Ongoing studies in mathematical depth, and inferences from 'helioseismological' observations of the internal solar rotation have shown up the limitations in our knowledge of the solar interior and of our understanding of the solar dynamo, manifested in particular by the sunspot cycle, the Maunder minimum, and solar flares. This second edition retains the identical overall structure as the first edition, but is designed so as to be self-contained with the early chapters presenting the basic physics and mathematics underlying cosmical magnetohydrodynamics, followed by studies of the specific applications appropriate for a book devoted to a central area in astrophysics.
New to this edition:
Chapter 6 gives an account of the present state of dynamo theory in general, and Chapter 8 the applications to the Sun and to other 'Late-Type' stars with differing rotation rates--the 'Solar-Stellar Connection'. The minority of the more massive 'Early-Type' stars that are observably magnetic are well described by the'oblique rotator' model, with a quasi-steady, 'fossil' magnetic structure 'frozen' into the highly conducting, non-turbulent envelope. Chapter 9 deals with the considerable progress on the associated theoretical problems.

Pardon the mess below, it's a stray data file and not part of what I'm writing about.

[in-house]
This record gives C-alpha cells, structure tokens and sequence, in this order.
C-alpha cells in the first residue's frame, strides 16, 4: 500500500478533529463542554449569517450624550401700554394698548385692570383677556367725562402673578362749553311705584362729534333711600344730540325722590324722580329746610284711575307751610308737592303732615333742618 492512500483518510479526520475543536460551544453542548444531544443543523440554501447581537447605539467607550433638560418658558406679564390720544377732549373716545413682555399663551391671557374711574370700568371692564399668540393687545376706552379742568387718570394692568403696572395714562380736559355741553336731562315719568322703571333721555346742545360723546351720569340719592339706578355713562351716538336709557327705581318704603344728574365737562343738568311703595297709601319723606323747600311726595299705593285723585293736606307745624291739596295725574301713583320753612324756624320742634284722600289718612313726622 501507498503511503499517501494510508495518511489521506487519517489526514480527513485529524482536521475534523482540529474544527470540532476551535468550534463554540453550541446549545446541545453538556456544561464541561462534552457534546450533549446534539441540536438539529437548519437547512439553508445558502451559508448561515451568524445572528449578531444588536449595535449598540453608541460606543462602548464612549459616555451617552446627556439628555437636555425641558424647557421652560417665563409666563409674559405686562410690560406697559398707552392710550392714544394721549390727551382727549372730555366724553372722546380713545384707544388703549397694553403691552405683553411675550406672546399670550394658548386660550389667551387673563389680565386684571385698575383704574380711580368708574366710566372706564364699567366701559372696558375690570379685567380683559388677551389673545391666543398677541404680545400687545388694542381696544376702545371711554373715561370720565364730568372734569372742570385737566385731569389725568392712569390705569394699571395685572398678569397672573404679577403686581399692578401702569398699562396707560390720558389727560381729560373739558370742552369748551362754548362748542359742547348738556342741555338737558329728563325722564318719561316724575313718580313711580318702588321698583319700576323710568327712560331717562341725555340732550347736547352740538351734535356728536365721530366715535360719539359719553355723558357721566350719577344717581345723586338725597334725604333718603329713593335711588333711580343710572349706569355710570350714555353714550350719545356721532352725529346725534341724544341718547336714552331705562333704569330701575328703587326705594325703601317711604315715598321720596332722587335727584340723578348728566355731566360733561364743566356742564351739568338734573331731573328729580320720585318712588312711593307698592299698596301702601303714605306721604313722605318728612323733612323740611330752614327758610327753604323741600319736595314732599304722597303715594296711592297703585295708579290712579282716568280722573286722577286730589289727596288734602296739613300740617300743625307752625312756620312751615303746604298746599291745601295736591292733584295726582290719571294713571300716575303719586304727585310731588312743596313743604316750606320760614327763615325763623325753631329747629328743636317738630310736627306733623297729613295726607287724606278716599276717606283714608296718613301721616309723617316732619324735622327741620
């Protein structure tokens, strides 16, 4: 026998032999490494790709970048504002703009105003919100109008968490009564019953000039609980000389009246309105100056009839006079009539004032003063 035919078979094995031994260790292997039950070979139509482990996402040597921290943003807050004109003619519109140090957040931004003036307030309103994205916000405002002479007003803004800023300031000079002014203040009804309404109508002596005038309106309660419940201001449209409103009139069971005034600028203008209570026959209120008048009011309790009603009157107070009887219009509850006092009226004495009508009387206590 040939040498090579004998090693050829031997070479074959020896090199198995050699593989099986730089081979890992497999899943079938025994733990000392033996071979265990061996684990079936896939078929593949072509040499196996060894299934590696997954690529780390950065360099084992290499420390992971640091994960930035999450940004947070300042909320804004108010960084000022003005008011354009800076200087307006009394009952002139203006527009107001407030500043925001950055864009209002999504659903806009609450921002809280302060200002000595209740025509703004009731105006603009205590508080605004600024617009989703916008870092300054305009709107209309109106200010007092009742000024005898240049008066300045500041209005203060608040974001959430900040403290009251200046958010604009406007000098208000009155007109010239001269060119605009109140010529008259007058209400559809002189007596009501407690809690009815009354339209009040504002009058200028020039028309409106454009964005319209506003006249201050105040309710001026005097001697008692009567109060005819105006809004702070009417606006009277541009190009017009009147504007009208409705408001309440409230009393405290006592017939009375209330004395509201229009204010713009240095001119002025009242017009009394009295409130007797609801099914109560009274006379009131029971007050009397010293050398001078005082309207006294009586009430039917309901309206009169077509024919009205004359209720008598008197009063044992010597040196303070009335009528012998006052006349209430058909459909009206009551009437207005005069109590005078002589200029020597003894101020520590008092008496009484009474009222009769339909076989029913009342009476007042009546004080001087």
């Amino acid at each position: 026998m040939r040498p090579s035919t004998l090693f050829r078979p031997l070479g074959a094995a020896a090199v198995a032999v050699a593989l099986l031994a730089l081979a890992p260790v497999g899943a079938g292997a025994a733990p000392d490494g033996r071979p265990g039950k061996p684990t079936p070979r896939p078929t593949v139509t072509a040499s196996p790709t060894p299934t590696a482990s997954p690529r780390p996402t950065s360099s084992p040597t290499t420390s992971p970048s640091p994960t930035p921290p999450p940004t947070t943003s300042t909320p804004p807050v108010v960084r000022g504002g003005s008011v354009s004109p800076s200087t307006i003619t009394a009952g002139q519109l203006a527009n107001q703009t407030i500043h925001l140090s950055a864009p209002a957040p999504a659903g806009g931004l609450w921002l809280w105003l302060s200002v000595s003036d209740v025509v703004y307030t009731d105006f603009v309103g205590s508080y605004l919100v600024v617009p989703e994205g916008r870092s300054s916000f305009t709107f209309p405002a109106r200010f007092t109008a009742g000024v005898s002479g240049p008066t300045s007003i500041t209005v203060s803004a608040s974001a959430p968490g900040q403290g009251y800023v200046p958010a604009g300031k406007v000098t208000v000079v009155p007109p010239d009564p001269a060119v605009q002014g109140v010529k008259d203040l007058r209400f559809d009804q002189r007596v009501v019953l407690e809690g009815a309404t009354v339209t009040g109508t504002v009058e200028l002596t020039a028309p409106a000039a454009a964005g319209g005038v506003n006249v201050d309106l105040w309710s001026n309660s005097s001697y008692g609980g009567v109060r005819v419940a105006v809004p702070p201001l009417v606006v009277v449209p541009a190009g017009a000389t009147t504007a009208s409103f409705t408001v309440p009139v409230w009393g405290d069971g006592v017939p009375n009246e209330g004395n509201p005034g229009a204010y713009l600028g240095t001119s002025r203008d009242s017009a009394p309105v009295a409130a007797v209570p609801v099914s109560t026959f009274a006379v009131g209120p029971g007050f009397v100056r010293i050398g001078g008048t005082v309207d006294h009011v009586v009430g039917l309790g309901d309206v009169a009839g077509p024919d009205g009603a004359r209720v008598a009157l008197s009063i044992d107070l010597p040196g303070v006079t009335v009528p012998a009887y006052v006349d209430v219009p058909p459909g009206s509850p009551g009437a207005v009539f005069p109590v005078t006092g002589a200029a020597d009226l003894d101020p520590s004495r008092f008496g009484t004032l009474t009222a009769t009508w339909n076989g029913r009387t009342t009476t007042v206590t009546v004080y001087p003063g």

Chapter 7 contains new material, relevant to both Late- and Early-Type Main Sequence stars, to the evolved Red Giants, and also to contracting pre-Main Sequence stars (Chapter 10}, which show the highest degree of magnetic activity (the magneto-rotational instability, and the magneto-centrifugal winds emitted by the surrounding 'accretion disk'). In the earlier phases of star formation in molecular clouds (Chapters 11-12), 'magneto-turbulence' is emerging as the appropriate scenario for the prediction of the mass spectrum of proto-stars, and the associated formation of planetary satellites. Chapter 14 describes developments in the study of the magnetosphere of a 'pulsar'--a magnetized neutron star--consisting of spontaneously generated electron-positron pairs.
1: Introduction 2: Theoretical basis 3: Applications 4: Magnetism and convection 5: Magnetic fields in stellar interiors 6: Dynamo processes in stars 7: Stellar winds: magnetic braking 8: Late-type stars 9: The early-type magnetic stars 10: Pre-main sequence stars 11: Magnetism and star formation I 12: Magnetism and star formation II 13: Pulsar electrodynamics I 14: Pulsar electrodynamics II Index
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Leon Mestel is Emeritus Professor of Astronomy at the University of Sussex. Mestel has also taught at the University of Cambridge, Princeton University, the Weizmann Institute in Rehovoth, Israel, the University of Manchester, and the Racah Institue at the Hebrew University in Jerusalem. He has established himself as one of the leaders in his field.